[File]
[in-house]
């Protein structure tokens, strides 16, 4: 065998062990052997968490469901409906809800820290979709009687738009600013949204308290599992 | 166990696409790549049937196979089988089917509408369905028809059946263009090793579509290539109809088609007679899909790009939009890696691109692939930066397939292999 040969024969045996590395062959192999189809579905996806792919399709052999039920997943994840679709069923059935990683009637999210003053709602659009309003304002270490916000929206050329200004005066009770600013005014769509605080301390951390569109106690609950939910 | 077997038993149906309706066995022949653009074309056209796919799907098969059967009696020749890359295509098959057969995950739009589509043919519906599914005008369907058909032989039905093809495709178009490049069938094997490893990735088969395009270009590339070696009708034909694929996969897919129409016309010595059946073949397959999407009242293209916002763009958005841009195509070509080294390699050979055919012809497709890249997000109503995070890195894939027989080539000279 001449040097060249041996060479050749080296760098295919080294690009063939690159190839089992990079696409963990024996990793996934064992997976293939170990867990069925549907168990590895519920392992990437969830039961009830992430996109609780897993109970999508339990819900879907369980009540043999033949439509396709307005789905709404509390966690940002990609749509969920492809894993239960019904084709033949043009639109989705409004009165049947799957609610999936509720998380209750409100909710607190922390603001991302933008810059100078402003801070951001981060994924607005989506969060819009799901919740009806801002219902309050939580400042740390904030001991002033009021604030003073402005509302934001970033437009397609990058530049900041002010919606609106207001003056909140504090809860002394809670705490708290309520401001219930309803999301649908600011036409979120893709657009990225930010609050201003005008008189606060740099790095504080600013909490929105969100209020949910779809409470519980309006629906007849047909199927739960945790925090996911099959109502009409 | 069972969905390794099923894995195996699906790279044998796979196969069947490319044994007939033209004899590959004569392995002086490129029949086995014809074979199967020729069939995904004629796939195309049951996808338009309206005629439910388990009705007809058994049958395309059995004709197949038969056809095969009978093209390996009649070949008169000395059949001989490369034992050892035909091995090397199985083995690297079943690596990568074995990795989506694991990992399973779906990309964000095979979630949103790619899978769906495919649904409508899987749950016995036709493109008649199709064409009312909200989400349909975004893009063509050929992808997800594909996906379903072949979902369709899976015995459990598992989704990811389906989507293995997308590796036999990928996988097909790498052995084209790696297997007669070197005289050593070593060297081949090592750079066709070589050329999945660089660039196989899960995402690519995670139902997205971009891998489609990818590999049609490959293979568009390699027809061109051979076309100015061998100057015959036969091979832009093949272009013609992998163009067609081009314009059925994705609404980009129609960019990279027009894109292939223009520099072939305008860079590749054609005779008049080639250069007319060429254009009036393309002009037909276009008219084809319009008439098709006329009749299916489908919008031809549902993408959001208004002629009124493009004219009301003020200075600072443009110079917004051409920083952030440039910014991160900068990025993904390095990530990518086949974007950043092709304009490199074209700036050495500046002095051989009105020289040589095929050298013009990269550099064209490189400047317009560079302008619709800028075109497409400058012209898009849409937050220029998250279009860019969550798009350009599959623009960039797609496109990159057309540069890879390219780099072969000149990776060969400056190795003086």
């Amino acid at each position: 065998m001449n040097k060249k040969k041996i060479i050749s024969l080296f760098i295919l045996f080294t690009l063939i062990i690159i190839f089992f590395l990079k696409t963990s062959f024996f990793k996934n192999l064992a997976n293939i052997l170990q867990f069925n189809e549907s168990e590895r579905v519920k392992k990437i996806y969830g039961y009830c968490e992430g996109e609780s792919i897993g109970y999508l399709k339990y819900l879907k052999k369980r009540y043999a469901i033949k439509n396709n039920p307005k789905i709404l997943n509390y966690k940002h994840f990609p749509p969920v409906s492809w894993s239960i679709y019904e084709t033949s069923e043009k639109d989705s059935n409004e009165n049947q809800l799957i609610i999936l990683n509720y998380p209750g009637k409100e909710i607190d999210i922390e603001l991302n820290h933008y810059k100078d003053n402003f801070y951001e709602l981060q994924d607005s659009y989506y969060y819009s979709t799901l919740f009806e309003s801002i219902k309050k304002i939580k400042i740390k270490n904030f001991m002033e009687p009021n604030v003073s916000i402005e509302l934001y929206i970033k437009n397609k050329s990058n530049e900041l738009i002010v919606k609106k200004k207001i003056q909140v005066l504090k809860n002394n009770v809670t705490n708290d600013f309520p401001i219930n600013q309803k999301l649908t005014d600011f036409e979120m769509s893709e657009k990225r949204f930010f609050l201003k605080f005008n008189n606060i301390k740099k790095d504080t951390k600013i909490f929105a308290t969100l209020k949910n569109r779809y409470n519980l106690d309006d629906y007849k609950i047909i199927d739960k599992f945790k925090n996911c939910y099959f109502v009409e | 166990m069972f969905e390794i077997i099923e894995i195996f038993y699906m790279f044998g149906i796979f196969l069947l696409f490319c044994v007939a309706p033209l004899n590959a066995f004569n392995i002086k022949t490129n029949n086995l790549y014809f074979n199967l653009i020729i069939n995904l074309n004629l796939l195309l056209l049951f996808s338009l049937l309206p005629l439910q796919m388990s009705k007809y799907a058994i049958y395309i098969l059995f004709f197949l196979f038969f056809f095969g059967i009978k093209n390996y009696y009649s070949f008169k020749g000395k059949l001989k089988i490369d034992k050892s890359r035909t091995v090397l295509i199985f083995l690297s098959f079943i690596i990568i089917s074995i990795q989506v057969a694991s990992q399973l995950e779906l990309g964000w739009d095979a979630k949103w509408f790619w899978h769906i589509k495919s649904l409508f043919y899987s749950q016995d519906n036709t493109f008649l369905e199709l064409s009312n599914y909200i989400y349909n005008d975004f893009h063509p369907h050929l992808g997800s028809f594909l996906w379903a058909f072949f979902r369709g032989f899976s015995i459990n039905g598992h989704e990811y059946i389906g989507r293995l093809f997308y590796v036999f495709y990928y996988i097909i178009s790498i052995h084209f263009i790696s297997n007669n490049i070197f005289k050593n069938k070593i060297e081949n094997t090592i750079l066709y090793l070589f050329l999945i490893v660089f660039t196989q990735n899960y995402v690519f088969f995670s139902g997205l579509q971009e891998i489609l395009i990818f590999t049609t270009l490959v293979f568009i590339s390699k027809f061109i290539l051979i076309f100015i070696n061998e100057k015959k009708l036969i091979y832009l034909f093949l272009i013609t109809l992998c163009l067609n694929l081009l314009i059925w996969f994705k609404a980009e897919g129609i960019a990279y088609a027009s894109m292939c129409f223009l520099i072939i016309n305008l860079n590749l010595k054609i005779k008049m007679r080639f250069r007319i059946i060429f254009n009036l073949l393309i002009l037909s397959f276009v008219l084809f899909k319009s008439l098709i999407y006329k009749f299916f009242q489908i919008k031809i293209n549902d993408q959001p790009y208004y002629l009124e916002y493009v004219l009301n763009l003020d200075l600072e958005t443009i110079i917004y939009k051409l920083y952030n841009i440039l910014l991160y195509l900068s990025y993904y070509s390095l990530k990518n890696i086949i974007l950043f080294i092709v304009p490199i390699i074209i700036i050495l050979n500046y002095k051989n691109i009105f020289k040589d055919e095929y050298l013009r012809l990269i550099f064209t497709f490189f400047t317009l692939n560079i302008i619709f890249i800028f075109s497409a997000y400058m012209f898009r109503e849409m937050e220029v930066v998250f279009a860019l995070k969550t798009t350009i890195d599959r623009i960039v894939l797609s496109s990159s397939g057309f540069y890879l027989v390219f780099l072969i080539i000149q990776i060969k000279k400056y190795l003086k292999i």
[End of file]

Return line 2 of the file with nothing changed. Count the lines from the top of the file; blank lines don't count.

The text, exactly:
């Protein structure tokens, strides 16, 4: 065998062990052997968490469901409906809800820290979709009687738009600013949204308290599992 | 166990696409790549049937196979089988089917509408369905028809059946263009090793579509290539109809088609007679899909790009939009890696691109692939930066397939292999 040969024969045996590395062959192999189809579905996806792919399709052999039920997943994840679709069923059935990683009637999210003053709602659009309003304002270490916000929206050329200004005066009770600013005014769509605080301390951390569109106690609950939910 | 077997038993149906309706066995022949653009074309056209796919799907098969059967009696020749890359295509098959057969995950739009589509043919519906599914005008369907058909032989039905093809495709178009490049069938094997490893990735088969395009270009590339070696009708034909694929996969897919129409016309010595059946073949397959999407009242293209916002763009958005841009195509070509080294390699050979055919012809497709890249997000109503995070890195894939027989080539000279 001449040097060249041996060479050749080296760098295919080294690009063939690159190839089992990079696409963990024996990793996934064992997976293939170990867990069925549907168990590895519920392992990437969830039961009830992430996109609780897993109970999508339990819900879907369980009540043999033949439509396709307005789905709404509390966690940002990609749509969920492809894993239960019904084709033949043009639109989705409004009165049947799957609610999936509720998380209750409100909710607190922390603001991302933008810059100078402003801070951001981060994924607005989506969060819009799901919740009806801002219902309050939580400042740390904030001991002033009021604030003073402005509302934001970033437009397609990058530049900041002010919606609106207001003056909140504090809860002394809670705490708290309520401001219930309803999301649908600011036409979120893709657009990225930010609050201003005008008189606060740099790095504080600013909490929105969100209020949910779809409470519980309006629906007849047909199927739960945790925090996911099959109502009409 | 069972969905390794099923894995195996699906790279044998796979196969069947490319044994007939033209004899590959004569392995002086490129029949086995014809074979199967020729069939995904004629796939195309049951996808338009309206005629439910388990009705007809058994049958395309059995004709197949038969056809095969009978093209390996009649070949008169000395059949001989490369034992050892035909091995090397199985083995690297079943690596990568074995990795989506694991990992399973779906990309964000095979979630949103790619899978769906495919649904409508899987749950016995036709493109008649199709064409009312909200989400349909975004893009063509050929992808997800594909996906379903072949979902369709899976015995459990598992989704990811389906989507293995997308590796036999990928996988097909790498052995084209790696297997007669070197005289050593070593060297081949090592750079066709070589050329999945660089660039196989899960995402690519995670139902997205971009891998489609990818590999049609490959293979568009390699027809061109051979076309100015061998100057015959036969091979832009093949272009013609992998163009067609081009314009059925994705609404980009129609960019990279027009894109292939223009520099072939305008860079590749054609005779008049080639250069007319060429254009009036393309002009037909276009008219084809319009008439098709006329009749299916489908919008031809549902993408959001208004002629009124493009004219009301003020200075600072443009110079917004051409920083952030440039910014991160900068990025993904390095990530990518086949974007950043092709304009490199074209700036050495500046002095051989009105020289040589095929050298013009990269550099064209490189400047317009560079302008619709800028075109497409400058012209898009849409937050220029998250279009860019969550798009350009599959623009960039797609496109990159057309540069890879390219780099072969000149990776060969400056190795003086």